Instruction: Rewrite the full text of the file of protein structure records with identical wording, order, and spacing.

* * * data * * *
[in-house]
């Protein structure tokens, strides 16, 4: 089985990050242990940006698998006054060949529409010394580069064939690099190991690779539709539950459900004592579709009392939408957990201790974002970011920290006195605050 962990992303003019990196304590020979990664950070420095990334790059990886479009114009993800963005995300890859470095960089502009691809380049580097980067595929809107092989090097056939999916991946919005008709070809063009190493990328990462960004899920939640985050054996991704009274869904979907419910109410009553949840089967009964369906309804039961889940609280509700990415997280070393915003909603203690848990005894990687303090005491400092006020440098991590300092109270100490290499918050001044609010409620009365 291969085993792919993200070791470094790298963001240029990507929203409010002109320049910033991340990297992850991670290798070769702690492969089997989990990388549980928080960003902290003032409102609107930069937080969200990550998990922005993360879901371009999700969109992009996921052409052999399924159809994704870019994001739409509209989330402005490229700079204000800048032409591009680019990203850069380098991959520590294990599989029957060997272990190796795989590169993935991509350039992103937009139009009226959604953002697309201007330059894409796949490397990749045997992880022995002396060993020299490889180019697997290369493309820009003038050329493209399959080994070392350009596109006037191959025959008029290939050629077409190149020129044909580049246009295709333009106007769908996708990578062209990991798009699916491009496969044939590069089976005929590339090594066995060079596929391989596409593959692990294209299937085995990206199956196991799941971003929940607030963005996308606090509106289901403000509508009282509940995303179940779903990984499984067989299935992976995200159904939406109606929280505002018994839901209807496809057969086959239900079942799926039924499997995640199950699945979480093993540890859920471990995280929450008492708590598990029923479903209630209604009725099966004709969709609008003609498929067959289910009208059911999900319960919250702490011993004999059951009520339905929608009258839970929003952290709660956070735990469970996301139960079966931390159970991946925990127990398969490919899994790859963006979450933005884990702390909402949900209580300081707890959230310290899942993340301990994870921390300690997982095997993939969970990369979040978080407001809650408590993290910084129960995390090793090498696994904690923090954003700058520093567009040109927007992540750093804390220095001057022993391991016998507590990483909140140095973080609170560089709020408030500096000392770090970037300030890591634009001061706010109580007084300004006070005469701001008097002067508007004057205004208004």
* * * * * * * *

[in-house]
């Protein structure tokens, strides 16, 4: 089985990050242990940006698998006054060949529409010394580069064939690099190991690779539709539950459900004592579709009392939408957990201790974002970011920290006195605050 962990992303003019990196304590020979990664950070420095990334790059990886479009114009993800963005995300890859470095960089502009691809380049580097980067595929809107092989090097056939999916991946919005008709070809063009190493990328990462960004899920939640985050054996991704009274869904979907419910109410009553949840089967009964369906309804039961889940609280509700990415997280070393915003909603203690848990005894990687303090005491400092006020440098991590300092109270100490290499918050001044609010409620009365 291969085993792919993200070791470094790298963001240029990507929203409010002109320049910033991340990297992850991670290798070769702690492969089997989990990388549980928080960003902290003032409102609107930069937080969200990550998990922005993360879901371009999700969109992009996921052409052999399924159809994704870019994001739409509209989330402005490229700079204000800048032409591009680019990203850069380098991959520590294990599989029957060997272990190796795989590169993935991509350039992103937009139009009226959604953002697309201007330059894409796949490397990749045997992880022995002396060993020299490889180019697997290369493309820009003038050329493209399959080994070392350009596109006037191959025959008029290939050629077409190149020129044909580049246009295709333009106007769908996708990578062209990991798009699916491009496969044939590069089976005929590339090594066995060079596929391989596409593959692990294209299937085995990206199956196991799941971003929940607030963005996308606090509106289901403000509508009282509940995303179940779903990984499984067989299935992976995200159904939406109606929280505002018994839901209807496809057969086959239900079942799926039924499997995640199950699945979480093993540890859920471990995280929450008492708590598990029923479903209630209604009725099966004709969709609008003609498929067959289910009208059911999900319960919250702490011993004999059951009520339905929608009258839970929003952290709660956070735990469970996301139960079966931390159970991946925990127990398969490919899994790859963006979450933005884990702390909402949900209580300081707890959230310290899942993340301990994870921390300690997982095997993939969970990369979040978080407001809650408590993290910084129960995390090793090498696994904690923090954003700058520093567009040109927007992540750093804390220095001057022993391991016998507590990483909140140095973080609170560089709020408030500096000392770090970037300030890591634009001061706010109580007084300004006070005469701001008097002067508007004057205004208004």